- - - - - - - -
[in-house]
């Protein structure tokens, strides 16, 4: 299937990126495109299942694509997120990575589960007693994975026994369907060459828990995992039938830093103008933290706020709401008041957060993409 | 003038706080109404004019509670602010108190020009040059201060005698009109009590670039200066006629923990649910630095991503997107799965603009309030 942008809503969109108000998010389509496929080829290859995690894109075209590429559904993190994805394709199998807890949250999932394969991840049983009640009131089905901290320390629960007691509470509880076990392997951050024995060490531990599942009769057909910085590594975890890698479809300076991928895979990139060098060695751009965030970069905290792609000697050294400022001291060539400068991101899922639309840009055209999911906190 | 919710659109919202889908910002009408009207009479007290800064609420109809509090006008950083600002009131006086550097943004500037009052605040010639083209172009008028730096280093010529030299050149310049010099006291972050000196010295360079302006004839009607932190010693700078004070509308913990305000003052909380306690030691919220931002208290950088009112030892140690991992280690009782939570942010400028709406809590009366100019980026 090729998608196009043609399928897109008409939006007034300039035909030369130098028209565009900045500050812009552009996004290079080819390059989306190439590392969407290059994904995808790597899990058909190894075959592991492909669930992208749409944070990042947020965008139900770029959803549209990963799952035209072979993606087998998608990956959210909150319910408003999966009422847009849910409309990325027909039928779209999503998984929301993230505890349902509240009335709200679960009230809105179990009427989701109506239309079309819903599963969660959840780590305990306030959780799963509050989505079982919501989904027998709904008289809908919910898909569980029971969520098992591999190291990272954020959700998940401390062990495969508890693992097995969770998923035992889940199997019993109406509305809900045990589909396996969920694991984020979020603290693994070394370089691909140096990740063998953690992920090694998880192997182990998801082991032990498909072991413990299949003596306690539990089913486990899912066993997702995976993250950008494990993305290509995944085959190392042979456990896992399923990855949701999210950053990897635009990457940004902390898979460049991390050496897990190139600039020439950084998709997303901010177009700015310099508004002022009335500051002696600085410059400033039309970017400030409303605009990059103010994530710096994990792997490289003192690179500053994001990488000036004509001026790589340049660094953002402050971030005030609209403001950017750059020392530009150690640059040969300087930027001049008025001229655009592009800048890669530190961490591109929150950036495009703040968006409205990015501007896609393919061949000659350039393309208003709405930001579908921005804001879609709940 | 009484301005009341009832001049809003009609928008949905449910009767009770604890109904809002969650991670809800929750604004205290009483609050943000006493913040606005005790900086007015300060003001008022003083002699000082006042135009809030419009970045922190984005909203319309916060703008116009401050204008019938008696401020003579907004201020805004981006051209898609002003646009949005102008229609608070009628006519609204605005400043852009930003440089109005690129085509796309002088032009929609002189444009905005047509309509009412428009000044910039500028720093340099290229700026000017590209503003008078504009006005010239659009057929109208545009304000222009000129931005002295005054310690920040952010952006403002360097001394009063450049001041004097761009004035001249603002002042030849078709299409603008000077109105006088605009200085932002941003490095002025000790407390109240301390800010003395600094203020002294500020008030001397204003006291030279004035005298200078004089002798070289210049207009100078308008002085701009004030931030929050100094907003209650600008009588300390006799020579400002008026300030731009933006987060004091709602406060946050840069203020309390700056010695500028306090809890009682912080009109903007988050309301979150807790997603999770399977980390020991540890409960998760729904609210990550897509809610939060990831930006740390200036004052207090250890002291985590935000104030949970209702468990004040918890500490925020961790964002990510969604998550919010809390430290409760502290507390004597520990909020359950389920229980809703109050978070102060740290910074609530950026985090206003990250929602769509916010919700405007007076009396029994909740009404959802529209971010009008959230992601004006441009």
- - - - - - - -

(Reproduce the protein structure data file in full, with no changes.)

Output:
[in-house]
């Protein structure tokens, strides 16, 4: 299937990126495109299942694509997120990575589960007693994975026994369907060459828990995992039938830093103008933290706020709401008041957060993409 | 003038706080109404004019509670602010108190020009040059201060005698009109009590670039200066006629923990649910630095991503997107799965603009309030 942008809503969109108000998010389509496929080829290859995690894109075209590429559904993190994805394709199998807890949250999932394969991840049983009640009131089905901290320390629960007691509470509880076990392997951050024995060490531990599942009769057909910085590594975890890698479809300076991928895979990139060098060695751009965030970069905290792609000697050294400022001291060539400068991101899922639309840009055209999911906190 | 919710659109919202889908910002009408009207009479007290800064609420109809509090006008950083600002009131006086550097943004500037009052605040010639083209172009008028730096280093010529030299050149310049010099006291972050000196010295360079302006004839009607932190010693700078004070509308913990305000003052909380306690030691919220931002208290950088009112030892140690991992280690009782939570942010400028709406809590009366100019980026 090729998608196009043609399928897109008409939006007034300039035909030369130098028209565009900045500050812009552009996004290079080819390059989306190439590392969407290059994904995808790597899990058909190894075959592991492909669930992208749409944070990042947020965008139900770029959803549209990963799952035209072979993606087998998608990956959210909150319910408003999966009422847009849910409309990325027909039928779209999503998984929301993230505890349902509240009335709200679960009230809105179990009427989701109506239309079309819903599963969660959840780590305990306030959780799963509050989505079982919501989904027998709904008289809908919910898909569980029971969520098992591999190291990272954020959700998940401390062990495969508890693992097995969770998923035992889940199997019993109406509305809900045990589909396996969920694991984020979020603290693994070394370089691909140096990740063998953690992920090694998880192997182990998801082991032990498909072991413990299949003596306690539990089913486990899912066993997702995976993250950008494990993305290509995944085959190392042979456990896992399923990855949701999210950053990897635009990457940004902390898979460049991390050496897990190139600039020439950084998709997303901010177009700015310099508004002022009335500051002696600085410059400033039309970017400030409303605009990059103010994530710096994990792997490289003192690179500053994001990488000036004509001026790589340049660094953002402050971030005030609209403001950017750059020392530009150690640059040969300087930027001049008025001229655009592009800048890669530190961490591109929150950036495009703040968006409205990015501007896609393919061949000659350039393309208003709405930001579908921005804001879609709940 | 009484301005009341009832001049809003009609928008949905449910009767009770604890109904809002969650991670809800929750604004205290009483609050943000006493913040606005005790900086007015300060003001008022003083002699000082006042135009809030419009970045922190984005909203319309916060703008116009401050204008019938008696401020003579907004201020805004981006051209898609002003646009949005102008229609608070009628006519609204605005400043852009930003440089109005690129085509796309002088032009929609002189444009905005047509309509009412428009000044910039500028720093340099290229700026000017590209503003008078504009006005010239659009057929109208545009304000222009000129931005002295005054310690920040952010952006403002360097001394009063450049001041004097761009004035001249603002002042030849078709299409603008000077109105006088605009200085932002941003490095002025000790407390109240301390800010003395600094203020002294500020008030001397204003006291030279004035005298200078004089002798070289210049207009100078308008002085701009004030931030929050100094907003209650600008009588300390006799020579400002008026300030731009933006987060004091709602406060946050840069203020309390700056010695500028306090809890009682912080009109903007988050309301979150807790997603999770399977980390020991540890409960998760729904609210990550897509809610939060990831930006740390200036004052207090250890002291985590935000104030949970209702468990004040918890500490925020961790964002990510969604998550919010809390430290409760502290507390004597520990909020359950389920229980809703109050978070102060740290910074609530950026985090206003990250929602769509916010919700405007007076009396029994909740009404959802529209971010009008959230992601004006441009």